Orthodontics is a branch of dentistry concerned with the diagnosis, treatment, and prevention of misalignments in both the teeth and jaw. Through the use of a variety of appliances such as braces and aligners, dentists and specialist orthodontists seek to ensure the teeth and jaw are in a healthy, natural position to facilitate eating, speaking, and even proper breathing.
Benefits of Orthodontics
Orthodontics provide far-reaching benefits to both your oral and overall health.
- Appearance: Orthodontics will drastically improve the smile of anybody who needs them. Even something as simple as closing a gap or rotating a few front teeth into a more natural position will provide noticeable results.
- Oral hygiene: Crowded teeth are difficult to clean, and susceptible to infection and disease. By spacing the teeth out properly, oral hygiene becomes significantly easier to manage.
- Chewing and bite: The ultimate goal of orthodontics is to ensure proper “occlusion”, which describes how the teeth sit together at rest. When teeth are maloccluded it can be difficult to chew properly, which can result in teeth wearing down much faster than normal.
- Speech: Poor occlusion will also affect a person’s ability to speak. Insufficient space for the tongue to grow and move can make talking difficult, or at least create problems pronouncing certain letters or sounds.
When to Have an Assessment
Orthodontic treatments typically require the adult teeth to be present to function, so the first proper orthodontic assessment should take place around 7-8 years of age.
Prior to a full assessment, the growth and development of the teeth and jaw should be examined and monitored while the child is still young. It can sometimes be apparent from a young age that there will be complications with the development of the teeth and jaw later, and steps can be taken to minimise, if not completely avoid, these complications.
Full orthodontic treatment is generally best carried out when the last milk tooth has fallen out, around 12 years of age. Full orthodontic treatment lasts around two years, but can be more or less depending on the severity of the case and the amount of realignment necessary to achieve proper occlusion.
Adults are also able to get orthodontic treatment. Our teeth and mouths continue to shift and change as we age and grow, so the process of aligning teeth through gentle pressure is effective whether you’re twelve or forty. Many adults are reluctant to get orthodontics, typically due to aesthetics, but today discrete systems such as Invisalign are convincing more and more adults to get treatment.
There are a wide range of orthodontic appliances available. Each has their own set of advantages and disadvantages, and not every type of appliance is always appropriate for every situation.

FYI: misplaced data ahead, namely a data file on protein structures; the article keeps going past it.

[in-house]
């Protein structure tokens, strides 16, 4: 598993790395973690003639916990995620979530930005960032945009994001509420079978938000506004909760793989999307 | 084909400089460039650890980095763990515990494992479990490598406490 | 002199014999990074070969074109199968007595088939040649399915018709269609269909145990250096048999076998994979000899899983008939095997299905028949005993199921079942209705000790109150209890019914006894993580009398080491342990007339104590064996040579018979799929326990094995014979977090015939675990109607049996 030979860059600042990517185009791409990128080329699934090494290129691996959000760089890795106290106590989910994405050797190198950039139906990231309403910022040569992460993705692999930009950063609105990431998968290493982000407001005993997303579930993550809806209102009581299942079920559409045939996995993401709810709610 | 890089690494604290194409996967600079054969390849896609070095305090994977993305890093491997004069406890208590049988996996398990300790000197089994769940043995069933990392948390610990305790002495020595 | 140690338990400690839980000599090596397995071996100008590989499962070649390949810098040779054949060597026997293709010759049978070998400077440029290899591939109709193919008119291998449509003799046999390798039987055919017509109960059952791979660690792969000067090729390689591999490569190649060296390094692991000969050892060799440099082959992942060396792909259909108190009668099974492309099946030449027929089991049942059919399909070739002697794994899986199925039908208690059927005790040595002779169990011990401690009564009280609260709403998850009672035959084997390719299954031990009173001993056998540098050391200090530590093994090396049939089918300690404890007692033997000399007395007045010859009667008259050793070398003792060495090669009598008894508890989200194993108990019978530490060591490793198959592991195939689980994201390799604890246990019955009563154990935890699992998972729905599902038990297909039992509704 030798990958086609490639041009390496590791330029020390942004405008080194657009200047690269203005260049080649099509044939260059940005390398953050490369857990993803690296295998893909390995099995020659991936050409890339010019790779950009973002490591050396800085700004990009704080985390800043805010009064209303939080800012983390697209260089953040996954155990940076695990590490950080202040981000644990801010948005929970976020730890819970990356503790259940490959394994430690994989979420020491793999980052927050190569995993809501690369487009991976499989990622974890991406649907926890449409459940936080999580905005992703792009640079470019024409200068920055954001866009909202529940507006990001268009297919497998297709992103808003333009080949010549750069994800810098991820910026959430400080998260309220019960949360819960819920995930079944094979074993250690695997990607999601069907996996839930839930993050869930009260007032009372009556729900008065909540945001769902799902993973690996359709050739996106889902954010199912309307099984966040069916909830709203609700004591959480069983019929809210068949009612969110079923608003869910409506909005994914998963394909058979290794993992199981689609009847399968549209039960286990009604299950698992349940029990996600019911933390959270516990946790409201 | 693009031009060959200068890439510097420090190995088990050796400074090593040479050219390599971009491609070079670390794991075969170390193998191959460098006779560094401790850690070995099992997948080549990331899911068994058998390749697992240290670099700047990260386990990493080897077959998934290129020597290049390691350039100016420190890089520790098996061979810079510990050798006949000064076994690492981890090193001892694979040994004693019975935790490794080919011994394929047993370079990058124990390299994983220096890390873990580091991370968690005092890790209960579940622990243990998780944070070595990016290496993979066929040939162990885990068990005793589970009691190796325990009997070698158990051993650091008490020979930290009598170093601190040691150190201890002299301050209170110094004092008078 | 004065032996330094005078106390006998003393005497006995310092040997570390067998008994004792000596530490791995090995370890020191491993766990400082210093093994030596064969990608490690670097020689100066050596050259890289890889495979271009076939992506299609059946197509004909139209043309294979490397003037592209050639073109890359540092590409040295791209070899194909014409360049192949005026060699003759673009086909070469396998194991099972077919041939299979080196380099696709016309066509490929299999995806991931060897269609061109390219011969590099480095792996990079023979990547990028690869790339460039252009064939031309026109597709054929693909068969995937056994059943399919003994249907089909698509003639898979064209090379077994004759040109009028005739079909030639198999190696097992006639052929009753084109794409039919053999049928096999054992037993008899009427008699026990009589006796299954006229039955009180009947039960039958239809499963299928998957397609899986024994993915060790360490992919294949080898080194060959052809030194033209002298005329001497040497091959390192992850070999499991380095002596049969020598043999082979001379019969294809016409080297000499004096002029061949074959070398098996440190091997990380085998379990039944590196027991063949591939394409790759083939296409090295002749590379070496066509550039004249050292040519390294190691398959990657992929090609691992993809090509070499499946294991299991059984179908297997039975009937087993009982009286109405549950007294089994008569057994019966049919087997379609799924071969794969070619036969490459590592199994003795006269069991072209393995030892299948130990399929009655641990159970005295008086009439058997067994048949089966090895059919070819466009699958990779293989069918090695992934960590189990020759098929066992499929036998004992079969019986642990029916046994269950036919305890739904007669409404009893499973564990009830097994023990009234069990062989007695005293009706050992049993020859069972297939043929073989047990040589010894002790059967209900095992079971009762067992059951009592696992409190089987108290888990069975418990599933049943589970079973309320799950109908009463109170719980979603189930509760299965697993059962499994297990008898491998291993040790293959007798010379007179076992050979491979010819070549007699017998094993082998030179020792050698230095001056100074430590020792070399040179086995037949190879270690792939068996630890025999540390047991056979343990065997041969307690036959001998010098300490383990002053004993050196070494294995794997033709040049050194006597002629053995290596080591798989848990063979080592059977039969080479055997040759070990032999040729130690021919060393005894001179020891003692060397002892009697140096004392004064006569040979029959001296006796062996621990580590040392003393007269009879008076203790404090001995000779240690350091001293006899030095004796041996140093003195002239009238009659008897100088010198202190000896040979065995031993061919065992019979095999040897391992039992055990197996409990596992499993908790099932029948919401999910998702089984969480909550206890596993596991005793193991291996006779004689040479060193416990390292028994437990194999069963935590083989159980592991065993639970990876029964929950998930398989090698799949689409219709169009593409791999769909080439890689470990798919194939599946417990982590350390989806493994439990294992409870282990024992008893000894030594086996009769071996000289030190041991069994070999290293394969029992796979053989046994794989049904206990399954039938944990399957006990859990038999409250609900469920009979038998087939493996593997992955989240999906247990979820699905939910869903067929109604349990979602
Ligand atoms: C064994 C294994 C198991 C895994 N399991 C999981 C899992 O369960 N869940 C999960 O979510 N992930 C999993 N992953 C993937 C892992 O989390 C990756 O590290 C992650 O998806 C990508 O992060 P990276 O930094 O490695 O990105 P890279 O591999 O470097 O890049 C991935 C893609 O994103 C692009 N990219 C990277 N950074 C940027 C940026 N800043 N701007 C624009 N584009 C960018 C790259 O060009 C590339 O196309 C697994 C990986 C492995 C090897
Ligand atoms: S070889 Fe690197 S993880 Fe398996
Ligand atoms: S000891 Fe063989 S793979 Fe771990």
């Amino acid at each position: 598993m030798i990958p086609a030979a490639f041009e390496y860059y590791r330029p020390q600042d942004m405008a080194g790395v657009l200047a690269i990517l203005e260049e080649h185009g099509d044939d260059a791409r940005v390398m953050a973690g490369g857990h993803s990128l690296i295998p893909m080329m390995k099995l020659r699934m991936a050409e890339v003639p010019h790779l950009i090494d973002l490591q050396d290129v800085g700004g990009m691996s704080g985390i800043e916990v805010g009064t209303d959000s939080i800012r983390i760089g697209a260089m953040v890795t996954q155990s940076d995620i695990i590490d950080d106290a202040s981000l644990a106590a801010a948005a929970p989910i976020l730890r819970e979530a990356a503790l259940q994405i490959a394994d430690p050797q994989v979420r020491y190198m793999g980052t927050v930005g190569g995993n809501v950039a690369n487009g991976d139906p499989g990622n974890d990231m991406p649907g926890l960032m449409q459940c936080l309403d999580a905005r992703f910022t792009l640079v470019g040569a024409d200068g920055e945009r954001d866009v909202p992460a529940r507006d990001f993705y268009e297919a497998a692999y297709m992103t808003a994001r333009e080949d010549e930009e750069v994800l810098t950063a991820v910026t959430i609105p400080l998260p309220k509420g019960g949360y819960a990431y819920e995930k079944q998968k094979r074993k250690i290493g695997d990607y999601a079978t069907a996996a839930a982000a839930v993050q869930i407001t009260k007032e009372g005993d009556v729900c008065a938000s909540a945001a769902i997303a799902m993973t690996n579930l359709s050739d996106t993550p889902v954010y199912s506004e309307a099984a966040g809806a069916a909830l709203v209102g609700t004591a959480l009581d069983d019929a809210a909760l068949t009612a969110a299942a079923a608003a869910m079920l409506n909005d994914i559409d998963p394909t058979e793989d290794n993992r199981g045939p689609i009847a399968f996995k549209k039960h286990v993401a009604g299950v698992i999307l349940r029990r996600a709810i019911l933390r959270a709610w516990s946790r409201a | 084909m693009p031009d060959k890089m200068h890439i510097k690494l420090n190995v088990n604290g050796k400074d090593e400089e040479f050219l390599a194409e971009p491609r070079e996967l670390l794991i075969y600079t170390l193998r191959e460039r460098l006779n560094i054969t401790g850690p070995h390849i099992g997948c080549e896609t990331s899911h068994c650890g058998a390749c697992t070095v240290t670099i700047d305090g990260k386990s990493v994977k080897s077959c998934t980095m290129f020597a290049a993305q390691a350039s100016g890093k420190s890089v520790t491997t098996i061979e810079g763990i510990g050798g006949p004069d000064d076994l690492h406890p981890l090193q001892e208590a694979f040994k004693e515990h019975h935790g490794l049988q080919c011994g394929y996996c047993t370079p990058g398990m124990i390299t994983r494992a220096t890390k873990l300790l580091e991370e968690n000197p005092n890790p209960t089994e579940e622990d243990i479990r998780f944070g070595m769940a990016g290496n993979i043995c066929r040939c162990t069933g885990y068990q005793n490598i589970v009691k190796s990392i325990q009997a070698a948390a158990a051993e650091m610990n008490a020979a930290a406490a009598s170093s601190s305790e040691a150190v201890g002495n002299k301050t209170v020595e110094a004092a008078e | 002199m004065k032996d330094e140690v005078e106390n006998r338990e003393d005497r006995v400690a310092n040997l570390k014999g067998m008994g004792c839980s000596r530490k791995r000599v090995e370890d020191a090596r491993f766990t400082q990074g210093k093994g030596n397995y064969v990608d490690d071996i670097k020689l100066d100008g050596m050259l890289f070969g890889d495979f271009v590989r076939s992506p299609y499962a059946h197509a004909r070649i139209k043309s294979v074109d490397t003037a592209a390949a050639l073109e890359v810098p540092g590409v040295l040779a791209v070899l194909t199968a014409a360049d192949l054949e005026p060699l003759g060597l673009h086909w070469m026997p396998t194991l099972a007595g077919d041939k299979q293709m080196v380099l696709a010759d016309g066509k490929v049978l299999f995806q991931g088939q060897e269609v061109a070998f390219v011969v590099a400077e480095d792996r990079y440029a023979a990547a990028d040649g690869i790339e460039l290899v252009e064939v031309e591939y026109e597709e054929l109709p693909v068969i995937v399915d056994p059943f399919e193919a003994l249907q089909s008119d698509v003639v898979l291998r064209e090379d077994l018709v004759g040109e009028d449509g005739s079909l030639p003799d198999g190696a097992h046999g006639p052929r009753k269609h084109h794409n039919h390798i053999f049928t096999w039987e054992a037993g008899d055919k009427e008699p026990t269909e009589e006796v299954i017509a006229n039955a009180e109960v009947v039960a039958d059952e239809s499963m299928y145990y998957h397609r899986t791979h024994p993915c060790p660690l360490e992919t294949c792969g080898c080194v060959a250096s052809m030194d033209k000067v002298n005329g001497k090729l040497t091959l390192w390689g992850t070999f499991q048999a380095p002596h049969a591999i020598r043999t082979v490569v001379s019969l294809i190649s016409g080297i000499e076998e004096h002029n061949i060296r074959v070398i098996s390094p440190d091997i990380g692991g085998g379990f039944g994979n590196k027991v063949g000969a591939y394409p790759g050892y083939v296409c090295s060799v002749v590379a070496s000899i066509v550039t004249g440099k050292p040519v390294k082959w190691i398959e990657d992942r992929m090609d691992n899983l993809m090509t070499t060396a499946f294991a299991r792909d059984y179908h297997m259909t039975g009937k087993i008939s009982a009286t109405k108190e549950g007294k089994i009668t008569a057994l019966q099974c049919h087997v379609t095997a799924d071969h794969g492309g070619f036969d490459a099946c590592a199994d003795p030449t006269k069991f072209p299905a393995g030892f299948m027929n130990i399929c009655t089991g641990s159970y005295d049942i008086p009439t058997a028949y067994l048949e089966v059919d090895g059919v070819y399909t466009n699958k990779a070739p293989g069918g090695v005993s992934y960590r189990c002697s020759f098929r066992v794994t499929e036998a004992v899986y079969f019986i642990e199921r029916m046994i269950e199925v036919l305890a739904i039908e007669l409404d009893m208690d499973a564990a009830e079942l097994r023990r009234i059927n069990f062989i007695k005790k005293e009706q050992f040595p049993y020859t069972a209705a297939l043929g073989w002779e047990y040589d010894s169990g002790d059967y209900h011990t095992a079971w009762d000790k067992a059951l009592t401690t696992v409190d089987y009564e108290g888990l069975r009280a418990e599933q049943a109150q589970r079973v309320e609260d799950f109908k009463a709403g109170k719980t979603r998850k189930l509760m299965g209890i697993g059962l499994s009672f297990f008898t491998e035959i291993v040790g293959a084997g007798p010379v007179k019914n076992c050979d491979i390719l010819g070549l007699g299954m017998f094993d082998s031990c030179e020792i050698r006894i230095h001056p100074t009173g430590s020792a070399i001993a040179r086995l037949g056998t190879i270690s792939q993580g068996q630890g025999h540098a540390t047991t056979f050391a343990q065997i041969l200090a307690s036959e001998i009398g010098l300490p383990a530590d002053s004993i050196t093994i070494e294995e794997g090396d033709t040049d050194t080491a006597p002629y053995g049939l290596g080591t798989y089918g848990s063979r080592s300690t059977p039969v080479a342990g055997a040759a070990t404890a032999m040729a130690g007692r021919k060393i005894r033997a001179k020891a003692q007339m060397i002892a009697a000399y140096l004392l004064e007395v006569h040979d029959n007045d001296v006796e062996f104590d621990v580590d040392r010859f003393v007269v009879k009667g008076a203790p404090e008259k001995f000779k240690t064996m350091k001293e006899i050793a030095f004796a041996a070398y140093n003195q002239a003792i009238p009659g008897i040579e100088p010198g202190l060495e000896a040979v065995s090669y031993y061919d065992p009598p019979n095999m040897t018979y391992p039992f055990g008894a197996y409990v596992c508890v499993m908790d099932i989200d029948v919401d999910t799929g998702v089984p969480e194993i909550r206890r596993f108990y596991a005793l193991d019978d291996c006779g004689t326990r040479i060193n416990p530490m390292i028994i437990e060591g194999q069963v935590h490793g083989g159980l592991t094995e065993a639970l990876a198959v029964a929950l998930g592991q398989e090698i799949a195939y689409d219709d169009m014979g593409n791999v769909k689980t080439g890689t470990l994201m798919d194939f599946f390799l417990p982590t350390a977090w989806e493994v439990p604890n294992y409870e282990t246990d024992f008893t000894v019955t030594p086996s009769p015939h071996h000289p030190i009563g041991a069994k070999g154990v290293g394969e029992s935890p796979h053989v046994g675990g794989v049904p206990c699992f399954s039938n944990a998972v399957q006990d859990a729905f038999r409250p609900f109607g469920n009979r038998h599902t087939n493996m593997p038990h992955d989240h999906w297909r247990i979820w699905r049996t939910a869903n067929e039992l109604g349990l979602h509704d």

Braces are perhaps the best-known orthodontic appliance on the market. These are made out of a system of wires and brackets; the brackets are bonded to the teeth, and the wires apply pressure, gently moving the teeth into position.
Traditionally the wires and brackets are metal and very noticeable. Ceramic alternatives are available that function identically, but are made of tooth-coloured materials that are much more discrete.
Lingual braces are are fixed to the tongue (or “lingual”) side of the teeth. Again, they function almost the same as traditional braces, but as they’re behind the teeth they’re completely unnoticeable when talking to people.
Aligners are a more recent addition to the orthodontic appliance range. The most well-known system is Invisalign, which replaces wires and brackets with sets of clear plastic aligners. These aligners are custom-made for your mouth and apply gentle pressure to your teeth. Every two or so weeks you swap out for a new set of aligners to continue moving your teeth to the desired position.
These are designed to work much quicker than traditional braces; however, they generally only treat the front teeth. Instead of treatment times ranging from 6-24 months, fast braces are designed to work within 6 months to straighten the front teeth for a more cosmetic result.
Once the teeth have been moved into their correct position, they need to be held in place. As stated earlier, teeth and jaws continue to move and change over the course of our lives. If care isn’t taken teeth will move back out of alignment.
There are two types of retainers; fixed and removable.
Fixed retainers are wires that are bonded to the back of the aligned teeth. This metal wire prevents the teeth from shifting out of position. Fixed retainers are ideal for teenagers or people who don’t trust themselves to use their removable retainer properly.
Removable retainers are specially moulded plates that fit over your teeth to be worn at night when you sleep. This saves patients the discomfort of adjusting to a metal wire in their mouth, but if the aligner isn’t worn as prescribed it will not work.